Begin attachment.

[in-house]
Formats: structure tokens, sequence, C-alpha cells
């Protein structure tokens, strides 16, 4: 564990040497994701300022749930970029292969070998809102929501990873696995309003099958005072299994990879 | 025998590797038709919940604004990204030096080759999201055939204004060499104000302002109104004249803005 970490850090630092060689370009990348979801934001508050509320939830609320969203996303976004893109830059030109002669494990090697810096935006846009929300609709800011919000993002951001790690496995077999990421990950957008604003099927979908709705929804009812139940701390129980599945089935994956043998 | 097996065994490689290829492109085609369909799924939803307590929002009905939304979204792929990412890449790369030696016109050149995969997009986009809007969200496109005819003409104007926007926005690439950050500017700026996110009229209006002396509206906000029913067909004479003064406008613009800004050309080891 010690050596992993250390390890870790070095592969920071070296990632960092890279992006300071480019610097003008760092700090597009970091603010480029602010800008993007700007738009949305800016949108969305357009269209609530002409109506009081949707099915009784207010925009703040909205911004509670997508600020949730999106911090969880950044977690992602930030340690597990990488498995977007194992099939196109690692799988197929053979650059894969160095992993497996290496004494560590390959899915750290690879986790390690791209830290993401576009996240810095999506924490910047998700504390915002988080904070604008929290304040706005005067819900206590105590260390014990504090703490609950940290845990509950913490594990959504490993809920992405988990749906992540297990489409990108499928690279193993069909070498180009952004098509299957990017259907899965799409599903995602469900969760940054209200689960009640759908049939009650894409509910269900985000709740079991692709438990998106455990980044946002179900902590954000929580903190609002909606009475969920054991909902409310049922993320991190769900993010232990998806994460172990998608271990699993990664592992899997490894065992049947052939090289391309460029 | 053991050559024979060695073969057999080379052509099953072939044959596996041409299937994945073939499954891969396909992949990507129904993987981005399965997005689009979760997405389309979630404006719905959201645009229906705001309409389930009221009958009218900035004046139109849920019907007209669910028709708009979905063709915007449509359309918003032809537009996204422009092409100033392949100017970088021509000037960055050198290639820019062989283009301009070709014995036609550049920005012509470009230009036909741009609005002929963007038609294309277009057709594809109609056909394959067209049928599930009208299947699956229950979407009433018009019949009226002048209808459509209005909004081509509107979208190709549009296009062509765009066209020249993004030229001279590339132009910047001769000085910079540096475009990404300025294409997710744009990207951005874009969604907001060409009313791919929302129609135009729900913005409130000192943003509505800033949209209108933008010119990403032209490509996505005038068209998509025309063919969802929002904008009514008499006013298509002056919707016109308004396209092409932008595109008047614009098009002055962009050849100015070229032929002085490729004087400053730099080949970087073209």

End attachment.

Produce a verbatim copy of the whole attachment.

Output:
[in-house]
Formats: structure tokens, sequence, C-alpha cells
């Protein structure tokens, strides 16, 4: 564990040497994701300022749930970029292969070998809102929501990873696995309003099958005072299994990879 | 025998590797038709919940604004990204030096080759999201055939204004060499104000302002109104004249803005 970490850090630092060689370009990348979801934001508050509320939830609320969203996303976004893109830059030109002669494990090697810096935006846009929300609709800011919000993002951001790690496995077999990421990950957008604003099927979908709705929804009812139940701390129980599945089935994956043998 | 097996065994490689290829492109085609369909799924939803307590929002009905939304979204792929990412890449790369030696016109050149995969997009986009809007969200496109005819003409104007926007926005690439950050500017700026996110009229209006002396509206906000029913067909004479003064406008613009800004050309080891 010690050596992993250390390890870790070095592969920071070296990632960092890279992006300071480019610097003008760092700090597009970091603010480029602010800008993007700007738009949305800016949108969305357009269209609530002409109506009081949707099915009784207010925009703040909205911004509670997508600020949730999106911090969880950044977690992602930030340690597990990488498995977007194992099939196109690692799988197929053979650059894969160095992993497996290496004494560590390959899915750290690879986790390690791209830290993401576009996240810095999506924490910047998700504390915002988080904070604008929290304040706005005067819900206590105590260390014990504090703490609950940290845990509950913490594990959504490993809920992405988990749906992540297990489409990108499928690279193993069909070498180009952004098509299957990017259907899965799409599903995602469900969760940054209200689960009640759908049939009650894409509910269900985000709740079991692709438990998106455990980044946002179900902590954000929580903190609002909606009475969920054991909902409310049922993320991190769900993010232990998806994460172990998608271990699993990664592992899997490894065992049947052939090289391309460029 | 053991050559024979060695073969057999080379052509099953072939044959596996041409299937994945073939499954891969396909992949990507129904993987981005399965997005689009979760997405389309979630404006719905959201645009229906705001309409389930009221009958009218900035004046139109849920019907007209669910028709708009979905063709915007449509359309918003032809537009996204422009092409100033392949100017970088021509000037960055050198290639820019062989283009301009070709014995036609550049920005012509470009230009036909741009609005002929963007038609294309277009057709594809109609056909394959067209049928599930009208299947699956229950979407009433018009019949009226002048209808459509209005909004081509509107979208190709549009296009062509765009066209020249993004030229001279590339132009910047001769000085910079540096475009990404300025294409997710744009990207951005874009969604907001060409009313791919929302129609135009729900913005409130000192943003509505800033949209209108933008010119990403032209490509996505005038068209998509025309063919969802929002904008009514008499006013298509002056919707016109308004396209092409932008595109008047614009098009002055962009050849100015070229032929002085490729004087400053730099080949970087073209």